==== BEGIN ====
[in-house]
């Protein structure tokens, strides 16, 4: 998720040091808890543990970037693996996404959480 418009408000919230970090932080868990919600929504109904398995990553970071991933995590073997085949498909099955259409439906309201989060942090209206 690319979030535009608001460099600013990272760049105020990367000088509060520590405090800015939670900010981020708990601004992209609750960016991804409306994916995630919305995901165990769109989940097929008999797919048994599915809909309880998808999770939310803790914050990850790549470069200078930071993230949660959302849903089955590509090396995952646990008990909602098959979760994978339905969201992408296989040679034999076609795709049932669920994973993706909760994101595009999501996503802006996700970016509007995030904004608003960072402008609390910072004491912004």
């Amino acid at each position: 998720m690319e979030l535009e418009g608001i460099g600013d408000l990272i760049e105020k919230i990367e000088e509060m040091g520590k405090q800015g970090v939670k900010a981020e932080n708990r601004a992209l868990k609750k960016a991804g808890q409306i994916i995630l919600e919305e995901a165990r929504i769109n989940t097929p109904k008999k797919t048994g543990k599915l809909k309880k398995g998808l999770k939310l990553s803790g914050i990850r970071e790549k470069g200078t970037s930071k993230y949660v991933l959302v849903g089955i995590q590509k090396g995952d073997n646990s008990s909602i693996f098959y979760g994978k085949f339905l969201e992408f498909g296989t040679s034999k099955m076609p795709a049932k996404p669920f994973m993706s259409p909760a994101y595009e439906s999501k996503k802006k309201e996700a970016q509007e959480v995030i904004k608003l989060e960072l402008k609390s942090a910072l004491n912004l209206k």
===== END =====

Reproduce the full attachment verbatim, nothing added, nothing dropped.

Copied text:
[in-house]
């Protein structure tokens, strides 16, 4: 998720040091808890543990970037693996996404959480 418009408000919230970090932080868990919600929504109904398995990553970071991933995590073997085949498909099955259409439906309201989060942090209206 690319979030535009608001460099600013990272760049105020990367000088509060520590405090800015939670900010981020708990601004992209609750960016991804409306994916995630919305995901165990769109989940097929008999797919048994599915809909309880998808999770939310803790914050990850790549470069200078930071993230949660959302849903089955590509090396995952646990008990909602098959979760994978339905969201992408296989040679034999076609795709049932669920994973993706909760994101595009999501996503802006996700970016509007995030904004608003960072402008609390910072004491912004």
């Amino acid at each position: 998720m690319e979030l535009e418009g608001i460099g600013d408000l990272i760049e105020k919230i990367e000088e509060m040091g520590k405090q800015g970090v939670k900010a981020e932080n708990r601004a992209l868990k609750k960016a991804g808890q409306i994916i995630l919600e919305e995901a165990r929504i769109n989940t097929p109904k008999k797919t048994g543990k599915l809909k309880k398995g998808l999770k939310l990553s803790g914050i990850r970071e790549k470069g200078t970037s930071k993230y949660v991933l959302v849903g089955i995590q590509k090396g995952d073997n646990s008990s909602i693996f098959y979760g994978k085949f339905l969201e992408f498909g296989t040679s034999k099955m076609p795709a049932k996404p669920f994973m993706s259409p909760a994101y595009e439906s999501k996503k802006k309201e996700a970016q509007e959480v995030i904004k608003l989060e960072l402008k609390s942090a910072l004491n912004l209206k």